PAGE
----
Historically low cattle inventories projected to fall even further

by George Jared ([email protected]) 1,569 views 

Cattle inventories are the lowest they’ve been in more than half a century, and will drop even further, said James Mitchell, extension livestock economist for the University of Arkansas System Division of Agriculture.

Drought during 2022 prompted many ranchers to liquidate herds after unable to find hay to feed their cattle.

“Have we found the bottom? No,” Mitchell said. “It will be 2025 until we see any significant expansion on a national level. In terms of any national impact, we’re not done with herd liquidation. All the hay we were hoping to get did not arrive. I don’t think people are quite done selling cows.”

Mitchell said beef production has recovered from the pandemic’s precipitous drop in 2020 but is forecast to decline through 2023. With tighter beef production, expect beef prices to be slightly higher, he said.

“The quantity side of this is per-capita beef consumption, which is forecast at 56.3 pounds per person in 2023,” Mitchell said. That number compares with 59.2 pounds per person in 2022 and 58.8 pounds per person in 2021. Some are going to quote this as erosion in beef demand. This is not the case. This number is misleading. We should be calling this per-capita availability.”

Per-capita beef consumption is calculated by taking the amount of beef in cold storage, plus production, minus exports, plus exports, divided by the U.S. population. In its biannual cattle report, the U.S. Department of Agriculture (USDA) reported a total of 89.3 million head as of Jan. 1, about 3% lower than the total reported a year ago, and the lowest since 2015. Beef cattle, bred specifically for slaughter and meat sales, declined 3.6%, to 28.9 million head, the lowest total recorded by the agency since 1962.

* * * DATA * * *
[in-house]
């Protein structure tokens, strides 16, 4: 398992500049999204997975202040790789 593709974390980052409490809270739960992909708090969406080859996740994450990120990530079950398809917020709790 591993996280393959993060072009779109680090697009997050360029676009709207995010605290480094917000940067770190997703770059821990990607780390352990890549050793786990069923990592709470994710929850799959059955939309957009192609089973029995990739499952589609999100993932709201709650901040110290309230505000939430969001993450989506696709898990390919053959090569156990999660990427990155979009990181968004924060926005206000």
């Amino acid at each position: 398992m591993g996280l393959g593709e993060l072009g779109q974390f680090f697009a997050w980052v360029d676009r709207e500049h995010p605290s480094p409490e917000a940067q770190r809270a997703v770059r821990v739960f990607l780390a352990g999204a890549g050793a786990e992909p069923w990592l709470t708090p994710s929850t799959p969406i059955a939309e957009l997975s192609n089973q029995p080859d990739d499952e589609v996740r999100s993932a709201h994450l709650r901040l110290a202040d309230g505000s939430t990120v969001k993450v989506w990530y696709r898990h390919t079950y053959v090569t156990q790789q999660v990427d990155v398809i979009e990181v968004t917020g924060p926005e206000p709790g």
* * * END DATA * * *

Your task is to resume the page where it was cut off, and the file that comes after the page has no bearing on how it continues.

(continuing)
Global financial firm BTIG predicts that consumer beef prices will rise by 15% during the year, and prices will remain elevated in this cycle through 2025. While beef will be up, the report notes that poultry prices are predicted to drop by 9%.

Arkansas typically ranks among the top 15 beef cattle producing states. There were nearly 1 million head of beef cattle/cows in the state in 2020, USDA reported. Beef is typically the fifth largest agri sector in Arkansas. It’s a nearly $1 billion industry in the state with about 24,000 farms. Roughly 5.6 million acres are utilized in the industry, according to the Arkansas Farm Bureau.

USDA reported that the cattle industry is the most significant among all agriculture industries each year. Nearly one in five actual cash dollars spent in the ag sector is spent on cattle.

“Cattle production is the most important agricultural industry in the United States, consistently accounting for the largest share of total cash receipts for agricultural commodities. In 2022, cattle production is forecast to represent about 17% ($79 billion) of the $462 billion in total cash,” according to USDA.

Consumer spending on beef has not weakened. While not higher than the $600 a year in per-capita spending seen in 1980, consumers still spent $449 a year on beef in 2022.

“If you’re going to buy cows – bred heifers – you’re going to need to think about prices you’ll get over the next six to seven years for her to pay for herself,” he said. “We talk about buy low, sell high. If we are buying heifers now, it’s like buying high and hope you’re selling higher.”

Retired livestock market reporter Nicky Pearson and Jerry Holmes, owner of Cleburne County Livestock Auction, conducted a session on market reports and calf grading.

“We’ve all seen the rollercoaster ride,” said Holmes, who is the third generation of his family to operate the livestock sales barn.

Pearson said when it comes to the sales ring, ranchers “need to sit in these seats and see what’s happening. See what’s bringing the money. See what you need to do to get the money.” He said calves headed to auction that have been castrated and had respiratory vaccinations do much better in terms of sales price.

“Every fall, the mismanaged cattle takes it on the chin,” he said. “The respiratory vaccinations were particularly important later in the year. … It pays you to do it more in the fall than it does in the spring. You need to consider it when you’re marketing in October.”